Go back to Euro Tax Flash homepage.
On May 2, 2019, the Court of Justice of the European Union (CJEU) rendered its decision in the A-Fonds case (C-598/17) concerning state aid as it relates to a Dutch dividend withholding tax refund claim. The CJEU ruled that the referring court is not competent to assess whether the residence requirement in the Dutch dividend withholding tax regime is compatible with the free movement of capital, insofar as granting a refund of the tax levied on a public entity would constitute state aid.
From 2002 to 2008, A-Fonds, a German investment fund with no legal personality received Dutch-sourced dividends, which were subject to 15% withholding tax in the Netherlands. According to the referring court, the German investment fund should be considered to be transparent for Dutch tax purposes. For that reason the fund should not be regarded as the beneficial owner of the dividend, but the investor in the fund. Under Dutch law, public entities are exempt from corporate income tax and are therefore entitled to a full refund of Dutch withholding tax levied on dividends received from Dutch equities. A-Fonds’ single investor, a German bank established in the form of a savings bank (“Sparkasse”) took the view that it should be classified as a public entity under Dutch law. On this basis, it requested a refund of the withholding tax paid.
That request was denied on the grounds that A-Fonds was not established in the Netherlands. A-Fonds appealed this decision, arguing that such a requirement is contrary to EU law. The Gerechtshof ’s-Hertogenbosch (one of the Dutch regional Courts of Appeal) concluded that the refusal to grant a refund constituted an infringement of the free movement of capital and that a refund should be granted to A-Fonds. However, the court also questioned whether such a decision is compliant with EU State aid law, because Dutch banks are always subject to corporate income tax, and therefore, would not be able to claim a refund of dividend withholding tax. As such, allowing this refund to a German bank may constitute selective – and therefore illegal – state aid.
A-Fonds argued that the Dutch law on public entities already existed when the Netherlands joined the EU in 1958 (EEC at that time) and as such, if the refund did qualify as aid, it should be deemed “existing aid” and therefore be grandfathered. However, the Dutch tax authorities took the view that the possibility of reclaiming withholding tax on dividends did not exist yet in 1958 and therefore the refund qualifies as “new aid”, subject to a legal review by the European Commission. In October 2017, the Dutch court referred the case to the CJEU, asking whether a refund would constitute “existing aid” or not. And if the refund is to be regarded as new aid, the Dutch court further requested clarification on whether it has jurisdiction to grant a refund to A-Fonds and how to notify such new aid to the European Commission.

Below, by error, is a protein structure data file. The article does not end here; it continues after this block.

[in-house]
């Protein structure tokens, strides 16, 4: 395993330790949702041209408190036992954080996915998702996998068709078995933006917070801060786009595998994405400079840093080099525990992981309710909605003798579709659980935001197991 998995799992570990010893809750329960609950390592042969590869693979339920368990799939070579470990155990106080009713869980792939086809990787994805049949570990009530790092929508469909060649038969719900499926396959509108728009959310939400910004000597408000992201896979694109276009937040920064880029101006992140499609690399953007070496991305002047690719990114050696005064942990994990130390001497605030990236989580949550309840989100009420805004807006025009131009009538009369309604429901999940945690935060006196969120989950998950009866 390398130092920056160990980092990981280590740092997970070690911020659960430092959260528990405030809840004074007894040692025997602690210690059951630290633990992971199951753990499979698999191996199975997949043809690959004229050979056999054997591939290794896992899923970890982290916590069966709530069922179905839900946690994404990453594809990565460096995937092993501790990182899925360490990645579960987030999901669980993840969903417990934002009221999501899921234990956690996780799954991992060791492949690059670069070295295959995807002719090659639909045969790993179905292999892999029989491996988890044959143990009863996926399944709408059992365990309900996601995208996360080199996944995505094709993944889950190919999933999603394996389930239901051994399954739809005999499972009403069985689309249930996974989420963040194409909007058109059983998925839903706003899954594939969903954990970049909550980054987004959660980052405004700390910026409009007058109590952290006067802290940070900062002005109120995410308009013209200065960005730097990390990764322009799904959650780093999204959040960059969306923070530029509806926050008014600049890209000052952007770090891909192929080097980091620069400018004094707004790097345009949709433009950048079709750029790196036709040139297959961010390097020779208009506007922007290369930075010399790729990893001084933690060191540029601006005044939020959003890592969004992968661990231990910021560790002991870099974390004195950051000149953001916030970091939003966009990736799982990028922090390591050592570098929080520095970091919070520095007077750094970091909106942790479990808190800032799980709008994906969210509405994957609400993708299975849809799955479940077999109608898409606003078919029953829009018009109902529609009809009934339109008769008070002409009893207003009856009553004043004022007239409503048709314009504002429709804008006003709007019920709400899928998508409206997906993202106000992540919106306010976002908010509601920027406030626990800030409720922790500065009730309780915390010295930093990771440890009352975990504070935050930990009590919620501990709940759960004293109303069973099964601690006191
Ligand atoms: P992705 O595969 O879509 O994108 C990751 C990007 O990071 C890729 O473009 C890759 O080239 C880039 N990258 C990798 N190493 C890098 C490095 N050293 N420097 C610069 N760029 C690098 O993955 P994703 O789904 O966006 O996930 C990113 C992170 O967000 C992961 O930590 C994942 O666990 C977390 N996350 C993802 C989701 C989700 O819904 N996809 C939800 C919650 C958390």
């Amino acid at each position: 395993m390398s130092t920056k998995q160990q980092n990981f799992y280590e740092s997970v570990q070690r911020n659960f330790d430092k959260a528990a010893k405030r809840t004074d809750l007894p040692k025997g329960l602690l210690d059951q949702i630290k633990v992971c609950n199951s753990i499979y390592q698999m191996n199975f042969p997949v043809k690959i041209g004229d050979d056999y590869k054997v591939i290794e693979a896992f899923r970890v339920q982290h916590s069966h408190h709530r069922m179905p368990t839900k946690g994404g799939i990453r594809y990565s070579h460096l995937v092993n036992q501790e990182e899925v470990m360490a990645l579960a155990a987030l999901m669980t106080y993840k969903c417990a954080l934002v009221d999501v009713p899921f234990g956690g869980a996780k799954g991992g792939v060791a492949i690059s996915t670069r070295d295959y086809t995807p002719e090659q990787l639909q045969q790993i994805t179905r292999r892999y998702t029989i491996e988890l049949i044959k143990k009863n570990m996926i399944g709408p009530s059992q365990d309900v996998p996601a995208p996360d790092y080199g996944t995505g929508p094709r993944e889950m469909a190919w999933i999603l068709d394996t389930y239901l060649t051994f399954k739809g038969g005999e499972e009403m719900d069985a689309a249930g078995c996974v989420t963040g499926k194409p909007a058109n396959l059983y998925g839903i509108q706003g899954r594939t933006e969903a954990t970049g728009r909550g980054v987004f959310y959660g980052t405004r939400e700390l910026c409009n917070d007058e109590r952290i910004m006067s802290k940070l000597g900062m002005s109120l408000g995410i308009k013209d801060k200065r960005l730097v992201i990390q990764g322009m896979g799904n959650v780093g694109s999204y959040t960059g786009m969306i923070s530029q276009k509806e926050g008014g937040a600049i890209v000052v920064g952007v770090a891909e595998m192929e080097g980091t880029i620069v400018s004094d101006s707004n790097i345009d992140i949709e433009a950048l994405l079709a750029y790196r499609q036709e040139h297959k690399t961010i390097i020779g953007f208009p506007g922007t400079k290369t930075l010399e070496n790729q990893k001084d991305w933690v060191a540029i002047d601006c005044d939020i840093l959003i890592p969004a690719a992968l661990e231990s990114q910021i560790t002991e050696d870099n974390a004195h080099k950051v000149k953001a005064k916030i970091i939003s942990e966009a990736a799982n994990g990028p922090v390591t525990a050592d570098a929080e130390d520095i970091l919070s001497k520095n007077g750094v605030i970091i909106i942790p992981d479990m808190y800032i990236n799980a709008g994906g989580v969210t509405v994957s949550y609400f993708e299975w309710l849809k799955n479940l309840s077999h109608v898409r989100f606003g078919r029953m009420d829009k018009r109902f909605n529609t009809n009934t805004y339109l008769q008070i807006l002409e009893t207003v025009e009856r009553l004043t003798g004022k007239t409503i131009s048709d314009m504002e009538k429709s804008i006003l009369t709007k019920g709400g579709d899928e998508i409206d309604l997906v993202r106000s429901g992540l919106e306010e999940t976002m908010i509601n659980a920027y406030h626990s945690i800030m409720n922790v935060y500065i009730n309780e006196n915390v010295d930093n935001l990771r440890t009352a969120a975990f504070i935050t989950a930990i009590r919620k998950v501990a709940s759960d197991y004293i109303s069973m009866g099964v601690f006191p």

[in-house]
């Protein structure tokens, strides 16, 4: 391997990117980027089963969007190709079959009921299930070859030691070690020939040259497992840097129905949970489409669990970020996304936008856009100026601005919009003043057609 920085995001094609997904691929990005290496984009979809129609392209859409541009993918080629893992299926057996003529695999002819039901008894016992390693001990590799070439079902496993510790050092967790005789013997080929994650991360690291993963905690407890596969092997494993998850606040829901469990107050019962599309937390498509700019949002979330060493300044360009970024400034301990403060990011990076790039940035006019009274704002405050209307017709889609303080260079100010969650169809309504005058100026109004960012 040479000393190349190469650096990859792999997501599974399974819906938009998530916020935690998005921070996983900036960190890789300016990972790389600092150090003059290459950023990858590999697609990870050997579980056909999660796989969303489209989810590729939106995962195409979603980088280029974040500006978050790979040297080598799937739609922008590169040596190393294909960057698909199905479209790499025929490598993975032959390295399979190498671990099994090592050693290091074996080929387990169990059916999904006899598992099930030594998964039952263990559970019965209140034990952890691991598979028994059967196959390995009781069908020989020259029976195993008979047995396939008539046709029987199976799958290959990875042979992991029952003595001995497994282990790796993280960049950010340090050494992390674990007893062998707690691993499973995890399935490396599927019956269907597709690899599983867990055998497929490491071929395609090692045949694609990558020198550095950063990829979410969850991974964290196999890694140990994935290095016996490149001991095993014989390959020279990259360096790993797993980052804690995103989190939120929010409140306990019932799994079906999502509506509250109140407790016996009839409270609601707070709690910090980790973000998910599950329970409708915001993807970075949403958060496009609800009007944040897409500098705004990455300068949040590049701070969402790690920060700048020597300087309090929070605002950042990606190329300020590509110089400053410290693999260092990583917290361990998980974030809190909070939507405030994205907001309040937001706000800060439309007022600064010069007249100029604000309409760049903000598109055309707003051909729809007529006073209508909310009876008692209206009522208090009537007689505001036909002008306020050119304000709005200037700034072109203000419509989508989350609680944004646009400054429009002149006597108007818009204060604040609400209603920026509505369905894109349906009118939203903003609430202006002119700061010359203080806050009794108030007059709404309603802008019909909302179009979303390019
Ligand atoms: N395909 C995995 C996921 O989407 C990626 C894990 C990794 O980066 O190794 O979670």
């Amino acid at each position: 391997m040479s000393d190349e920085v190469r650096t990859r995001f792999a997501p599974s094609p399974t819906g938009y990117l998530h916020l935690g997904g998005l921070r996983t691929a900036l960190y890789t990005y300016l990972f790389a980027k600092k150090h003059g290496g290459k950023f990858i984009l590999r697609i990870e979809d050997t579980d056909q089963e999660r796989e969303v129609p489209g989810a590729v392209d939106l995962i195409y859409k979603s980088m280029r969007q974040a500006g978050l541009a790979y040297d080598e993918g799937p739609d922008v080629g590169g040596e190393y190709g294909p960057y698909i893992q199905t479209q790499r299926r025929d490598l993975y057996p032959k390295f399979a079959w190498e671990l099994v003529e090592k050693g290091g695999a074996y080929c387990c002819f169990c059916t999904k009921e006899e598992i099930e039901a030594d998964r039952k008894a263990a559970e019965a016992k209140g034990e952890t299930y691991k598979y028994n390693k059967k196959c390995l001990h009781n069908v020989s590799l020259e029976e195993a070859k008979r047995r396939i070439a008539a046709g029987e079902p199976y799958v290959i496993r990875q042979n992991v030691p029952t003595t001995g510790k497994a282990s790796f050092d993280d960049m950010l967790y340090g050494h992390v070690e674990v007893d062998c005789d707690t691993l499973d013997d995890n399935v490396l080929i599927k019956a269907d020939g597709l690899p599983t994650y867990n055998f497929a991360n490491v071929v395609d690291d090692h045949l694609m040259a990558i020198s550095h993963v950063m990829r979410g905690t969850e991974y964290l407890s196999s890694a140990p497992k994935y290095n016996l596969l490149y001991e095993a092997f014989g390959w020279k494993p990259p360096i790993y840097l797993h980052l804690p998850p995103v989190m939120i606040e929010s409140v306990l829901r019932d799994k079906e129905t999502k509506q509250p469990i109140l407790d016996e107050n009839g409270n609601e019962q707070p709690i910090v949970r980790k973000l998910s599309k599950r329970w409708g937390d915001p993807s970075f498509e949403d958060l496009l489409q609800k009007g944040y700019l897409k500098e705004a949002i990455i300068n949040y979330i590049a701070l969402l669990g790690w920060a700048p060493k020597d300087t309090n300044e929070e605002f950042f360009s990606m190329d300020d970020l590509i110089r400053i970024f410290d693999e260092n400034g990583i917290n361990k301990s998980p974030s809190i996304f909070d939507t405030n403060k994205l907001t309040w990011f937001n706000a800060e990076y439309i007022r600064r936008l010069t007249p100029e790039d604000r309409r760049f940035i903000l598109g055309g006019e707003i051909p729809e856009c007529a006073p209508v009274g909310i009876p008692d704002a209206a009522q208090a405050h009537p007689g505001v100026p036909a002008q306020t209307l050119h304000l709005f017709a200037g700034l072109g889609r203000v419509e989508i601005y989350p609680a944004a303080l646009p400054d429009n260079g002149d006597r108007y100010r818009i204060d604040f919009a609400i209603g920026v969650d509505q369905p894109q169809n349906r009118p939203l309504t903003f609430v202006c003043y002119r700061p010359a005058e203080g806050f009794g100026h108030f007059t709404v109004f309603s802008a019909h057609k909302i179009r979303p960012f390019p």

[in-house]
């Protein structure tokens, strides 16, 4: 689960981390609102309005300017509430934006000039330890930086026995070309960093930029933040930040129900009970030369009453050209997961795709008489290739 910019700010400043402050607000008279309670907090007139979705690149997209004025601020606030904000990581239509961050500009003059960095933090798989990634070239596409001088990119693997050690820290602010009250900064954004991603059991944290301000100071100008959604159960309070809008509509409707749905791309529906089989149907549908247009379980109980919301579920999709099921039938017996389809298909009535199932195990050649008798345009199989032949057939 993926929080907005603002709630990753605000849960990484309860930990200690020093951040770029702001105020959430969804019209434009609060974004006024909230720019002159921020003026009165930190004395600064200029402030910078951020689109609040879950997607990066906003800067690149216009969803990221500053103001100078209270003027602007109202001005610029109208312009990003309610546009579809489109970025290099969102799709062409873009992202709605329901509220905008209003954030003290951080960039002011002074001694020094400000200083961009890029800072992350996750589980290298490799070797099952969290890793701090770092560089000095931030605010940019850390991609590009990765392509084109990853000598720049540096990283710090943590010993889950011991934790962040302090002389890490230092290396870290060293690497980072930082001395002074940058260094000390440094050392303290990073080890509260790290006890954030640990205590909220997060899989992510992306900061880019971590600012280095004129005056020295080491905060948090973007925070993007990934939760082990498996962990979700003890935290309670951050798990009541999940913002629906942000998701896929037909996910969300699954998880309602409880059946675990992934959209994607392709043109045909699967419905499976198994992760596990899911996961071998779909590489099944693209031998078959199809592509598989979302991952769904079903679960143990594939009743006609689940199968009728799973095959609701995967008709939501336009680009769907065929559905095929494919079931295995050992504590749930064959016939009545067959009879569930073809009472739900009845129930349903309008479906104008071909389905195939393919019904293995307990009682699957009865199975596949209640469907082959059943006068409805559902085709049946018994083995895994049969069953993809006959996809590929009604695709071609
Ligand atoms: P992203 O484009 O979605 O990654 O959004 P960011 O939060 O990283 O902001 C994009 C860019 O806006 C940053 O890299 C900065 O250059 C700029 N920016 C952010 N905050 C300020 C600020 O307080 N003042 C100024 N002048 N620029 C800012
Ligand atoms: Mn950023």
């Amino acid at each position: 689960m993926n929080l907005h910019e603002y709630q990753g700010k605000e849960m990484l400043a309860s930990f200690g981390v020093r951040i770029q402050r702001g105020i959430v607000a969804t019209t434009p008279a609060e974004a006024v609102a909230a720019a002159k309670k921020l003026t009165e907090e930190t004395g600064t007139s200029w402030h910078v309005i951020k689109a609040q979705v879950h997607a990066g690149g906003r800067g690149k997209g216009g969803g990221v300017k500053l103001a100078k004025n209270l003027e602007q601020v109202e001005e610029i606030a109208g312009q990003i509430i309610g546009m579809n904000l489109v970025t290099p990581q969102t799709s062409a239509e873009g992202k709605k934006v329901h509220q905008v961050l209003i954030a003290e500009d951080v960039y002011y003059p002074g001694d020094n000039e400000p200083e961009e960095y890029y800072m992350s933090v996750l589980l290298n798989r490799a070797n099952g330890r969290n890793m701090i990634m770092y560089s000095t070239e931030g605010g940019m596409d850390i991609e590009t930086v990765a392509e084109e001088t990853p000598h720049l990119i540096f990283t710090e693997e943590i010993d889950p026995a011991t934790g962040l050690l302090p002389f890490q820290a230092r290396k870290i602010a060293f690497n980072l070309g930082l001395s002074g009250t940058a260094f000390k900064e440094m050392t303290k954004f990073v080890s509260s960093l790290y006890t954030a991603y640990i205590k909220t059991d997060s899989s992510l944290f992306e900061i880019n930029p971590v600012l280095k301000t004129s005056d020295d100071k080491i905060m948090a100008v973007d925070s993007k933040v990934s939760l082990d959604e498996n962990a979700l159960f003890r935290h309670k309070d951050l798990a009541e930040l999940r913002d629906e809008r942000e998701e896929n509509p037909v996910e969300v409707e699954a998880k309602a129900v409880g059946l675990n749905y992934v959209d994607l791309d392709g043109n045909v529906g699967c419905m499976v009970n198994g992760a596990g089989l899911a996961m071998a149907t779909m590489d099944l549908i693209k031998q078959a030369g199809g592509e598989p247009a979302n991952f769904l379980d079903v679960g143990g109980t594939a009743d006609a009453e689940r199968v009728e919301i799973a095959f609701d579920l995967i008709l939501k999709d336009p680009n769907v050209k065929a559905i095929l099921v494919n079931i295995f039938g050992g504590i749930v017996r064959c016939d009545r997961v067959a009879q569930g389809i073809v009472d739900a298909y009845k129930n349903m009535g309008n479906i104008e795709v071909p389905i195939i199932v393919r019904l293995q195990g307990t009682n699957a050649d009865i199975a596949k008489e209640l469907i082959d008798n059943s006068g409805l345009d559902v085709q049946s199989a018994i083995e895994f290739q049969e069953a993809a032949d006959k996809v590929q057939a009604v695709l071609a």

The Court first examined whether the questions referred were admissible and concluded that giving a response to the referring court will indeed be useful for the resolution of the dispute before it, assuming a tax refund would constitute a system of aid in the case at hand.
The CJEU then analyzed whether the Dutch court had jurisdiction to assess whether the residence requirement in the Dutch dividend withholding tax regime is compatible with the free movement of capital, or whether such an assessment must exclusively be carried out by the European Commission, as it relates to a system of aid that may constitute illegal state aid. In this respect, the Court noted that the assessment of the compatibility of aid measures with the EU market falls within the exclusive competence of the European Commission, irrespective of whether EU freedoms may also be infringed. However, national courts may independently evaluate certain features of an aid measure in light of the fundamental freedoms, to the extent that those features are not necessary to achieve the objectives or the proper functioning of the aid.
In the present case, the Court concluded that the requirement of residence in the Netherlands for a public entity to benefit from a refund of Dutch dividend withholding tax is indistinctly linked to the very object of the measures at issue. As a consequence, the Dutch court may not assess whether such residence requirement complies with the free movement of capital, where granting a dividend tax refund to a public entity would constitute state aid. Consequently, the Dutch court may not grant a refund to A-Fonds, based on an infringement of the free movement of capital. The Court therefore deemed it unnecessary to answer the question whether such refund would constitute an existing or a new aid.
The decision of the CJEU is broadly in line with the conclusions of its Advocate General. The residence requirement has been removed from Dutch law since January 1, 2007, so that residents of an EU member state can also apply for a refund of Dutch withholding tax. It could therefore be argued that Dutch law is no longer contrary to EU law as of that date. For that reason the Dutch court does not have to test whether there is an infringement with the free movement of capital.
Should you have any queries, please do not hesitate to contact KPMG’s EU Tax Centre (mailto:email@example.com), or, as appropriate, your local KPMG tax advisor.